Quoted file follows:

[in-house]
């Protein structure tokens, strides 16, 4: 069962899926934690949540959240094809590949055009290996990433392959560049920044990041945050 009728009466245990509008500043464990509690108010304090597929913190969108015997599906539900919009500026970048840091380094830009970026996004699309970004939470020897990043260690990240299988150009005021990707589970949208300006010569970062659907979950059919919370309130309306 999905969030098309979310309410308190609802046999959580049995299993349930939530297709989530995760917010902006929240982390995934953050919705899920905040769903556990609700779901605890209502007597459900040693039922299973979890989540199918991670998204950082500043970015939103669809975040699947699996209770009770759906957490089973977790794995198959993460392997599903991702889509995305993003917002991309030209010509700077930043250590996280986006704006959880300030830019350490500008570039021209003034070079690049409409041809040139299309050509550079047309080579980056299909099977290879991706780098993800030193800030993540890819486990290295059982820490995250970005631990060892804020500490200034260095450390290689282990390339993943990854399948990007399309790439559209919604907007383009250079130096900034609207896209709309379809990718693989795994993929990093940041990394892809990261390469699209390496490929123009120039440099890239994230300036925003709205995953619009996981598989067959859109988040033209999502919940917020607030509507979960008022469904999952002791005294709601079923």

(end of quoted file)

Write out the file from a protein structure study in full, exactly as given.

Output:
[in-house]
């Protein structure tokens, strides 16, 4: 069962899926934690949540959240094809590949055009290996990433392959560049920044990041945050 009728009466245990509008500043464990509690108010304090597929913190969108015997599906539900919009500026970048840091380094830009970026996004699309970004939470020897990043260690990240299988150009005021990707589970949208300006010569970062659907979950059919919370309130309306 999905969030098309979310309410308190609802046999959580049995299993349930939530297709989530995760917010902006929240982390995934953050919705899920905040769903556990609700779901605890209502007597459900040693039922299973979890989540199918991670998204950082500043970015939103669809975040699947699996209770009770759906957490089973977790794995198959993460392997599903991702889509995305993003917002991309030209010509700077930043250590996280986006704006959880300030830019350490500008570039021209003034070079690049409409041809040139299309050509550079047309080579980056299909099977290879991706780098993800030193800030993540890819486990290295059982820490995250970005631990060892804020500490200034260095450390290689282990390339993943990854399948990007399309790439559209919604907007383009250079130096900034609207896209709309379809990718693989795994993929990093940041990394892809990261390469699209390496490929123009120039440099890239994230300036925003709205995953619009996981598989067959859109988040033209999502919940917020607030509507979960008022469904999952002791005294709601079923």